LOS ALAMOS, NM -- Big Three engineers and government scientists cooperatively working on the development of an 80-mpg (2.9L/100 km) "supercar" are gradually sifting through the myriad technologies under their scrutiny as they push ahead to "lock in" the design and production parameters for the supercar project.

The first broad focus for the Partnership for a New Generation of Vehicles (PNGV) researchers: analyzing and developing the advanced manufacturing materials and processes that production of a family-sized 80-mpg vehicle will require.

The U.S. Big Three automakers, through their technology development consortium, USCAR (the United States Council for Automotive Research), announced two years ago their intent to cooperate with 11 government agencies to create PNGV, whose singular goal is to build by 2005 a production prototype high-mileage midsize passenger car capable of delivering 80-plus mpg, with performance comparable to today's mainstream family sedans.

PNGV engineers recognize that such drastic improvement in fuel economy will require vehicles to be much lighter than those currently in production. However, producing such vehicles, in the words of one PNGV manufacturing engineer, "will likely require a fundamental shift to new materials and new manufacturing methods. That's why evaluating the manufacturing ramifications (to producing PNGV-type vehicles) is the first major aspect we're studying. A major restructuring of production methods and the materials we use has huge impact on the entire industry."

That restructuring could prove costly. PNGV estimates that the Big Three currently have more than $115 billion invested in production plants and equipment; associated suppliers have upwards of $50 billion invested in existing infrastructure. Sixty percent of vehicle production cost is in manufacturing, and producing an affordable supercar hinges on adopting a strategy that combines the most efficient employment of existing production infrastructure with new manufacturing developments.

PNGV officials and engineers showcased for journalists a few of the advanced manufacturing technologies researchers are evaluating at the National Laboratories here and the Sandia National Laboratories in Albuquerque. Some are, by the scientists' own admission, long from presenting any near-term potential. But other technology under development here is directly related to PNGV's so-called "Sweet 16," a select group of manufacturing processes the coalition believes is critical to creating an affordable supercar (see chart).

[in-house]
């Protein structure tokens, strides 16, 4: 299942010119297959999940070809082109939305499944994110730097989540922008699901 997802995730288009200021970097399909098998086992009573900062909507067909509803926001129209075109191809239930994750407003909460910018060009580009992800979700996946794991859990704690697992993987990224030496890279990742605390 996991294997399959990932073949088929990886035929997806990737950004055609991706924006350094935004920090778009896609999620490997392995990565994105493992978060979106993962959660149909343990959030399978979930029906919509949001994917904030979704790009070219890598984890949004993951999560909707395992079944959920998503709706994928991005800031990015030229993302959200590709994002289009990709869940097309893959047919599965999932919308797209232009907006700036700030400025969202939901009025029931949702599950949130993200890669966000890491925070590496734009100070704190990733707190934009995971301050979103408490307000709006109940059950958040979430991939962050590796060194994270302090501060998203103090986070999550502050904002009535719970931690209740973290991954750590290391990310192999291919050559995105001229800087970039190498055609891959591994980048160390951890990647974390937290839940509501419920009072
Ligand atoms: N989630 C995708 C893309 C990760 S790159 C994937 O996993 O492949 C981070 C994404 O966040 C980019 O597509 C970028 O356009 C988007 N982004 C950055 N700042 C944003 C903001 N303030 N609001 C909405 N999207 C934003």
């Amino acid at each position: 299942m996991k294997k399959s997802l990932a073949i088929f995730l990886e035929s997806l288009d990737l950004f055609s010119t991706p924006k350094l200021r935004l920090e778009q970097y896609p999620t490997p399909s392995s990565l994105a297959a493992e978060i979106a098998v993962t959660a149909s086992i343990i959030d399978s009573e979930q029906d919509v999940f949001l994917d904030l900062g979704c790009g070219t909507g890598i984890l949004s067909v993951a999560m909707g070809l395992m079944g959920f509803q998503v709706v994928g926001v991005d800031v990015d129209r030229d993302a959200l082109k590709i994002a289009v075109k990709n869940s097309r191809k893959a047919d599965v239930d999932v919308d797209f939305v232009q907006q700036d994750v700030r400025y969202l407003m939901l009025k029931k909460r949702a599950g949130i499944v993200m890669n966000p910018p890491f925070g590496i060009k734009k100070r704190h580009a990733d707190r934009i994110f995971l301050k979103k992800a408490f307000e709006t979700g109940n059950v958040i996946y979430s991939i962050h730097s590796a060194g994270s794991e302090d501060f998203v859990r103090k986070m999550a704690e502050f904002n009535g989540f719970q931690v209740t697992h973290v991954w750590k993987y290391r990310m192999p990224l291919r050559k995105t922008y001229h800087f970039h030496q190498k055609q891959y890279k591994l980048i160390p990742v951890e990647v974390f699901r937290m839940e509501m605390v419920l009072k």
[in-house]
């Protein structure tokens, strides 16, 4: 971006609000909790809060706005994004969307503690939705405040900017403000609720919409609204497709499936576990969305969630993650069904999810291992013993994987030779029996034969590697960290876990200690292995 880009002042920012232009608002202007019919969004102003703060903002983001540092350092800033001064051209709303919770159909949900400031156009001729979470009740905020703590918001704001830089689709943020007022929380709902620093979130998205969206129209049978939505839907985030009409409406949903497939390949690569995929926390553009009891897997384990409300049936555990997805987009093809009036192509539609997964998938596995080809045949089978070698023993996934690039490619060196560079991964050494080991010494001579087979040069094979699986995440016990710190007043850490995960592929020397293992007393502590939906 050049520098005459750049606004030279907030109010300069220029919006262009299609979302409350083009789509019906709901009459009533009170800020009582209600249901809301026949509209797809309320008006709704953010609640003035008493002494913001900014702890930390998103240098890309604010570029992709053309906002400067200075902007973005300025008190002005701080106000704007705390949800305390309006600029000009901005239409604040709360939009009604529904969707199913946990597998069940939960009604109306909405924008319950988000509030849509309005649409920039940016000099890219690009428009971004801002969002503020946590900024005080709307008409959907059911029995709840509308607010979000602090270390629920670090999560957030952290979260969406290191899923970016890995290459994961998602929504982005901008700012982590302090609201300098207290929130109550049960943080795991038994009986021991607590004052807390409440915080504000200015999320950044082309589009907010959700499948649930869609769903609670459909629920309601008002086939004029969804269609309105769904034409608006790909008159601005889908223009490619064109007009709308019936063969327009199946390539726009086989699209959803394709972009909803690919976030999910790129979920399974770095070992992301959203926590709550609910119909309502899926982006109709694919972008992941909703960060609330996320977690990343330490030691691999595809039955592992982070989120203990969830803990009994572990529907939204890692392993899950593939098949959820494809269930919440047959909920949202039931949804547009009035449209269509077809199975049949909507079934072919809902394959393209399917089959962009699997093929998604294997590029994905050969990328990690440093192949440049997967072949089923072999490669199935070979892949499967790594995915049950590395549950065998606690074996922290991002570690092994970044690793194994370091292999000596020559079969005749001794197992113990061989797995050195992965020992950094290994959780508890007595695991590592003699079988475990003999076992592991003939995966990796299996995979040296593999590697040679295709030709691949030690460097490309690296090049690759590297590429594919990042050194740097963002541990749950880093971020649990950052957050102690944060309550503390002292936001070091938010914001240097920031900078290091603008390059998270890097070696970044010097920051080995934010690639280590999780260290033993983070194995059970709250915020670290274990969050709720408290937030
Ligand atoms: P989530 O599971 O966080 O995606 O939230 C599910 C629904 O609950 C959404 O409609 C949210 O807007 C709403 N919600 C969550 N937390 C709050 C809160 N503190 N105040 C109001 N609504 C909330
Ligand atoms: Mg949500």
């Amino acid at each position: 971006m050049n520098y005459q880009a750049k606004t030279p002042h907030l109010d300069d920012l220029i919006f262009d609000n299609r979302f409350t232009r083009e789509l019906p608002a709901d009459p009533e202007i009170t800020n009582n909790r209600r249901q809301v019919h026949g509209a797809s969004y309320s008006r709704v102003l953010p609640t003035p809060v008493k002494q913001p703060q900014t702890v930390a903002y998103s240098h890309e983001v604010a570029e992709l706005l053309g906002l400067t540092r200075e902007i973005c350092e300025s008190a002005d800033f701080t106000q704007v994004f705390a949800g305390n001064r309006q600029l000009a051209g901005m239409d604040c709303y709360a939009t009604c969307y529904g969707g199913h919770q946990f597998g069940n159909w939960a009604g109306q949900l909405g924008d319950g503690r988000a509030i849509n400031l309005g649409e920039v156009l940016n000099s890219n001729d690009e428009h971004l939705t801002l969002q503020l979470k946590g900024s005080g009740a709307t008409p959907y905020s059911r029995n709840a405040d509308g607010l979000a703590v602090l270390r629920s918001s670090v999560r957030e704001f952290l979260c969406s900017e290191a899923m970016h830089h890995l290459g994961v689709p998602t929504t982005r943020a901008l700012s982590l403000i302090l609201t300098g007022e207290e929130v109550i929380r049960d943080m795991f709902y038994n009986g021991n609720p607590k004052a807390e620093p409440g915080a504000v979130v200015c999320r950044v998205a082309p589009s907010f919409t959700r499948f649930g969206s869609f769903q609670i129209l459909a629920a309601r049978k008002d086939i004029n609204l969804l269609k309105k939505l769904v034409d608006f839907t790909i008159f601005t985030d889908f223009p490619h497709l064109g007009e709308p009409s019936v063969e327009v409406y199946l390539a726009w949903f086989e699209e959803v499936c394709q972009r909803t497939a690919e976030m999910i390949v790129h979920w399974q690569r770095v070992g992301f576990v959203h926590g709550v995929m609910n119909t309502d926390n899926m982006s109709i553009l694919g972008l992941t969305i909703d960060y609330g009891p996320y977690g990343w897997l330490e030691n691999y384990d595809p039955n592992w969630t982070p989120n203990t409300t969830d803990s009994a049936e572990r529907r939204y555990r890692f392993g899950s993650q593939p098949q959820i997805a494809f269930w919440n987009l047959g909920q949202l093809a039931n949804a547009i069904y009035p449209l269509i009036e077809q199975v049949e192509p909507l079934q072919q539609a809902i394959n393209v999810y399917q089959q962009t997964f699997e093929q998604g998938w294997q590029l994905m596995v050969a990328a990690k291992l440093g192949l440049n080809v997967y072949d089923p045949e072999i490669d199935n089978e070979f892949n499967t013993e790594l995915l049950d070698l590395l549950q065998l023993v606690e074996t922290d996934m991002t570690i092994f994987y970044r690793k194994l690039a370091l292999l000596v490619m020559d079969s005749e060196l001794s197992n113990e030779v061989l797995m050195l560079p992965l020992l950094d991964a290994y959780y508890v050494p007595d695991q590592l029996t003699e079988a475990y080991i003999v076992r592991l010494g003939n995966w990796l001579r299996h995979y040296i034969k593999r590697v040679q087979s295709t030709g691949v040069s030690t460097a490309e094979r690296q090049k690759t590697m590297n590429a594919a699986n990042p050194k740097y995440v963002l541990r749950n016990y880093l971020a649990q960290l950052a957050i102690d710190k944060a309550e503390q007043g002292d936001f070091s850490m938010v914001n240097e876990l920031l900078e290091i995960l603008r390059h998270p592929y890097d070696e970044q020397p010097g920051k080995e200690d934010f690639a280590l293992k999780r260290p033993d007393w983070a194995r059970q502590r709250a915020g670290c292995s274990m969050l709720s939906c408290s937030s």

A sampling of the advanced production methods PNGV has under development:

* High-voltage "induction" hardening of metal parts. By introducing high heat in the form of electric energy, the part becomes extremely hot on the exterior while the interior remains cool. It is then quenched with water, resulting in a highly controlled degree of microfinish to the part.

Sandia's scientists currently work with engineers at General Motors Corp.'s Delphi Saginaw unit in a pilot program. The new process is said to eliminate the variability in traditional hardening processes and is 40% more energy efficient. Because the process is controlled in "real time," researchers say the need for individual part sampling is significantly reduced.

* Thermal spray coating of cylinder bores for aluminum engines. Layers of wear-resistant material (a mix of aluminum and bronze, for example) are sprayed on the bores at high velocity; the speed of the particles and the grainy surface of the bore ensure proper binding.

Engineers say this process, which is under way in pilot programs at each of the Big Three automakers, perhaps could also be used for piston rings, fuel-injector nozzles and other engine components. But for cylinder bores, the advantage is in the elimination of heavy iron sleeves or the need to construct the block with expensive aluminum alloys.

* Computer-assisted laser welding of aluminum. Laser welding is nothing new for joining steel, but because of aluminum's unique reflective properties, welding it has, to now, proven difficult. New high-energy, extremely precise lasers are being developed that will join aluminum pieces of varying thicknesses, meaning tailored aluminum blanks can be produced.

"You can get to very high weld speeds with laser welding," says one project engineer. He adds that the new technique under study employs a guiding laser in addition to the laser that actually creates the weld. By keeping the weld "gap" as narrow as possible, the reflectivity of aluminum is minimized.

Speculation ran rampant after last fall's Republican "takeover" of Congress that PNGV's funding could be sharply curtailed, or even eliminated. But PNGV officials express confidence that the supercar program remains in good financial shape.

Robert M. Chapman, chairman of the PNGV task force at the U.S. Dept. of Commerce Technology Admin., says although requested increases in PNGV's budget apparently are out of the question, he believes Congress will appropriate funds to keep the PNGV budget at or near this year's $270 million level.

Process and equipment simulation Springback predictability Open architecture Feature-based modeling Flexible machine and assembly Low-volume stamping Agile part fixturing Rapid tool and die fabrication Dry machining (aluminum) Leak testing and detection Optimizing torque tools High-volume cutting tools development Aluminum joining and welding Aluminum die casting Paint processing Welder controllers

The Sweet 16 are manufacturing technologies that PNGV deems critical to producing an affordable supercar.